PSSD went out of business soon after the raid. People believed we must have done something wrong. Nobody would sell fish to us anymore. The price of Tulalip crab went back to as low as $4.00 per pound. Five years later, Tulalip fishermen are forced to again accept the low prices offered by non-tribal fish buyers. They have no other option. WDFW has taken food off our Treaty fishermen’s tables and hurt their families. WDFW has hurt our entire Tribe.
In 2018, Anthony and I sued WDFW in federal court for its violation of our civil rights. We recently settled our false arrest claims out of court for $50,000.00. The State does not pay that kind of money without knowing it did something wrong.
Meanwhile, Willette and Washington State Attorney General Bob Ferguson’s office shopped criminal charges against us both to six federal, state, and local law enforcement agencies. Only after the U.S. Department of Justice, State Attorney General, and King, Snohomish, and Pierce Counties all told Willette they did not see a criminal case against us, did the elected Skagit County Prosecutor agree to charge us.
In February of 2018, Anthony and I were charged in Skagit County Superior Court with five felonies for alleged shellfish trafficking. As I have said under other oath, we did nothing wrong.
That same year former Tulalip Tribal Chairwoman Marie Zackuse wrote DFW that the Skagit County prosecution violates Tulalip Treaty rights and the U.S. v. Washington decision. Chairwoman Zackuse said we “don’t believe a bait claim violation rises to the level of a felony or that WDFW should be attempting to exercise State jurisdiction” over me or Anthony. Willette called our Tribe’s assertion of Treaty rights a “tactic” and a “game” and the Skagit County Prosecutor ignored Tulalip’s objection.
Three years later we are still in Skagit County, defending against the State’s false criminal charges. We are facing jailtime if we are found guilty.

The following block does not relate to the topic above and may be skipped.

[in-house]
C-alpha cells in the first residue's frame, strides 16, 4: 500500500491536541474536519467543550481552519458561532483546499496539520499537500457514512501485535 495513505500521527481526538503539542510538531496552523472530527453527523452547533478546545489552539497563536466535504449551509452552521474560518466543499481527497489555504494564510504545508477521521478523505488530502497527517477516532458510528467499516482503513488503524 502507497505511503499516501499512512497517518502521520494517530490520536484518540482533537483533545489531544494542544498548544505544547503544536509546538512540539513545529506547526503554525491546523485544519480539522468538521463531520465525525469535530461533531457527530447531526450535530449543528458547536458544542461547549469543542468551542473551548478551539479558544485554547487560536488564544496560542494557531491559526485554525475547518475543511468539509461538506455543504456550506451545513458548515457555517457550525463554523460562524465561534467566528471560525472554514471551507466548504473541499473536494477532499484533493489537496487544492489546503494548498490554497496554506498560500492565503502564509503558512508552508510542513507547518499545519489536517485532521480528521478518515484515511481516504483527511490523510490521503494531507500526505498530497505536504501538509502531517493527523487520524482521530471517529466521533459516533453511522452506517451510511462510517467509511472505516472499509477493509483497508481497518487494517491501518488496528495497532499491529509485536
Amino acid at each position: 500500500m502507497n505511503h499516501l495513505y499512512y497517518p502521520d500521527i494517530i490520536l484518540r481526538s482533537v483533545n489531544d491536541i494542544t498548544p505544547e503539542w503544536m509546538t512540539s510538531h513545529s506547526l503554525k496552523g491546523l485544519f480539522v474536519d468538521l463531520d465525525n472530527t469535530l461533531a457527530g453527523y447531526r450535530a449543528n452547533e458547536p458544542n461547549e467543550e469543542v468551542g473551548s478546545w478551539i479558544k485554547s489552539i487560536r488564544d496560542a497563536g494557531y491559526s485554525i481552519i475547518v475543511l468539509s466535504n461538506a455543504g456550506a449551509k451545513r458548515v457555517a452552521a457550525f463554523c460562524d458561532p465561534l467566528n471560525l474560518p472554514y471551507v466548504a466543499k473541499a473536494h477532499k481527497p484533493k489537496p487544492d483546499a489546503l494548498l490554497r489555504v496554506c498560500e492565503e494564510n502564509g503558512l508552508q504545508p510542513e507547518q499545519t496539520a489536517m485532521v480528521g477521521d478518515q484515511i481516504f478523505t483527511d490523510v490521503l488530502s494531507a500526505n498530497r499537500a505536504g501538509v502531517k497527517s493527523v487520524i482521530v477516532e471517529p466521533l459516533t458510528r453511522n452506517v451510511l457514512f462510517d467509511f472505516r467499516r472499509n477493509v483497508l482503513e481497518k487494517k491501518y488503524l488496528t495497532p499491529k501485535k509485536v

WDFW and the Skagit County Prosecutor allege that PSSD “trafficked” clam bait between Tulalip Treaty fishermen in violation of state laws, which don’t apply to us. They say a former PSSD employee bought and sold Treaty clam bait harvested at Cama Beach or elsewhere in the U&A. They know the clam bait was bought at Merle and Carnegie Hayes’ home on the Tulalip Reservation. They know other bait was sold to Treaty crabbers on our beaches at Tulalip. They know all of the bait came from our Treaty abundance and it was all bought and sold in our Treaty territories. That means the State lacks jurisdiction.
When some of the Treaty clam bait ended up in a cold storage facility in Burlington, Willette seized it and destroyed it. She took five totes of clams harvested from our Treaty abundance and threw them into a landfill. She destroyed the evidence she claimed we “trafficked.” She disrespected our Treaty harvest. She violated our Treaty and U.S. v. Washington. Willette’s bad faith is now on trial before the Skagit County Superior Court.
I am grateful the Northwest Treaty Tribes recently wrote WDFW to call out its “discriminatory or illegal enforcement actions against tribal members in treaty territories and waters.” The Tribes explained: “From our standpoint, it appears WDFW is focusing its enforcement efforts against tribal members who typically do not have the resources to defend themselves.” This is precisely what is happening. The State is afraid of getting beaten in federal court again by Tribes so WDFW preys on Tribal members like me and Anthony. But we are not backing down.
This coming Monday, Anthony and I will fight back. We will expose WDFW corruption and Willette’s racism. We will stand on Tulalip Tribal sovereignty. We will assert our Treaty fishing rights. We will defend our way of life. We will do so not only for ourselves, but also for our children and unborn grandchildren. We hope you will stand with us.